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National Park Service U. S.department of the Interior Joshua Tree

National Park Service U. S.department of the Interior Joshua Tree

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Published by melikem

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Published by: melikem on Oct 18, 2009
Copyright:Attribution Non-commercial


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 Joshua Tree National Park Business Plan
Fiscal Year 2001 
National Park ServiceU. S.Department of the InteriorJoshua Tree National Park
National Park Service
Superintendent's Foreword 2Executive Summary 3Park Overview 4Joshua Tree National Park Map 6
Historical Context
Fund Source Analysis 7Adjusted Base Budget 8Analysis of Real Growth 9Increased Cost Analysis 10Analysis of Expenditures 11Visitation 12
Current Park Operations
Resource Protection 14Visitor Experience and Enjoyment 16Facility Operations 18Maintenance 20Management and Administration 22
Summary Financial Statement 24Financial Analysis 26Volunteer Analysis 27Government Performance and Results Act 28Funded Investments 29
Priorities and Strategies
Operations and Maintenance Priorities 30Investment Priorities 32Strategies for Reducing Costs 34Strategies for Increasing Non-Appropriated Funding 36
Engaging the Community 38Acknowledgments 40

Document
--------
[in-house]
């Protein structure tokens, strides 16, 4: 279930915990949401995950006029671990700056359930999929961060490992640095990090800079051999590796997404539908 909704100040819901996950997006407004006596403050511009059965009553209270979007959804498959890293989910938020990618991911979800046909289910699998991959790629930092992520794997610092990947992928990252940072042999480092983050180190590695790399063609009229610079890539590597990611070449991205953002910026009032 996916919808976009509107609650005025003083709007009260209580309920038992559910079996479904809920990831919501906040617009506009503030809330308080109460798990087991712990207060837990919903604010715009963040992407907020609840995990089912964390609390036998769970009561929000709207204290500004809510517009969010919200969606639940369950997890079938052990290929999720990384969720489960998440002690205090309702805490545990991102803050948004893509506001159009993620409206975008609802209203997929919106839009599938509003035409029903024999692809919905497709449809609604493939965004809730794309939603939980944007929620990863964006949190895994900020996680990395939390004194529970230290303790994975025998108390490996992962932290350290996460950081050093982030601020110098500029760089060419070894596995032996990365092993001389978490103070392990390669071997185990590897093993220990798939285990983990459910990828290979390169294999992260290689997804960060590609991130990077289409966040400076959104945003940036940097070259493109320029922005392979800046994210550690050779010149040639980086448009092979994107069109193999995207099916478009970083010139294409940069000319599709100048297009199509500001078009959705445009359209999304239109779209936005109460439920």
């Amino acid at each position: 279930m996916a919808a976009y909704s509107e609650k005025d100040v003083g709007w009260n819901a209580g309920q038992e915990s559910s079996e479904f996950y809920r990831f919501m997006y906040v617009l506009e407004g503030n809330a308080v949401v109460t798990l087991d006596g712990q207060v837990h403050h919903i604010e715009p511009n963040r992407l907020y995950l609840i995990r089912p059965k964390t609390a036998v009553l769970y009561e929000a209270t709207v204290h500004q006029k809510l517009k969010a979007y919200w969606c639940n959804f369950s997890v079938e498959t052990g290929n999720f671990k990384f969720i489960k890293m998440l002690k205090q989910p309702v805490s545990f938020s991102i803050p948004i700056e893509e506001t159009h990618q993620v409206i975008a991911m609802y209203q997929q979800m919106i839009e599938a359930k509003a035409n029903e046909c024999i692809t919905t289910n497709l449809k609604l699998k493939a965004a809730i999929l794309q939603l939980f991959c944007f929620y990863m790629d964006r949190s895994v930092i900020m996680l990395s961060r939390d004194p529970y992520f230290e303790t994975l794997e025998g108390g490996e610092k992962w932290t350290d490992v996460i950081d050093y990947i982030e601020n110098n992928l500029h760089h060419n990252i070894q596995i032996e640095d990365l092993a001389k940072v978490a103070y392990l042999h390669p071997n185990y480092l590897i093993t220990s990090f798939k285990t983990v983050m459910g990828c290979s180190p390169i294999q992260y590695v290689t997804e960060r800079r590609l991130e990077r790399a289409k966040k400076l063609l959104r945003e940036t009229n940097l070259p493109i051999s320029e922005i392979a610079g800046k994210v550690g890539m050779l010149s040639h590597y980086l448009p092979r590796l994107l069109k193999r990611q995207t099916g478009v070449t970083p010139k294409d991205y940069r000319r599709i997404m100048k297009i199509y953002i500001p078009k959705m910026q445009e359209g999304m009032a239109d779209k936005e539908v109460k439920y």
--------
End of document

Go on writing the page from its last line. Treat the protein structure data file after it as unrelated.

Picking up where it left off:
The purpose of business planning in the National ParkService is to improve the ability of parks to clearlycommunicate their nancial status to their principalstakeholders. A business plan answers such questionsas: What is the business of this park? How much moneydoes it need to operate within appropriate standards? Thisplan demonstrates the park’s functional responsibilities,operational standards, and nancial picture.The goal of the business planning process is to accomplishthree main tasks. First, it provides the park with a synopsisof its funding history. Second, it presents a clear, detailedpicture of current park operations and funding. Finally,it outlines park priorities and funding strategies for thefuture.Parks apply a common method when developing a businessplan. Park activities are organized into ve functionalareas that describe all areas of business for which a park isresponsible. The functional areas are further broken downinto 35 programs. This allows the park to move beyondthe traditional National Park Service method of reportingexpenditures in terms of fund sources, and instead reportexpenditures in terms of activities. As a result, the parkcan communicate its nancial situation more clearly toexternal audiences. Furthermore, using the same 35-program structure for all parks provides a needed measureof comparison across all park units.The process is facilitated by the use of a web-basedapplication that allows parks to complete data collection,analysis, and document production with step-by-stepinstructions.Completion of the business plan process not only enablesa park to produce a powerful communication tool, but alsoprovides park management with nancial and operationalbaseline knowledge for future decision-making.

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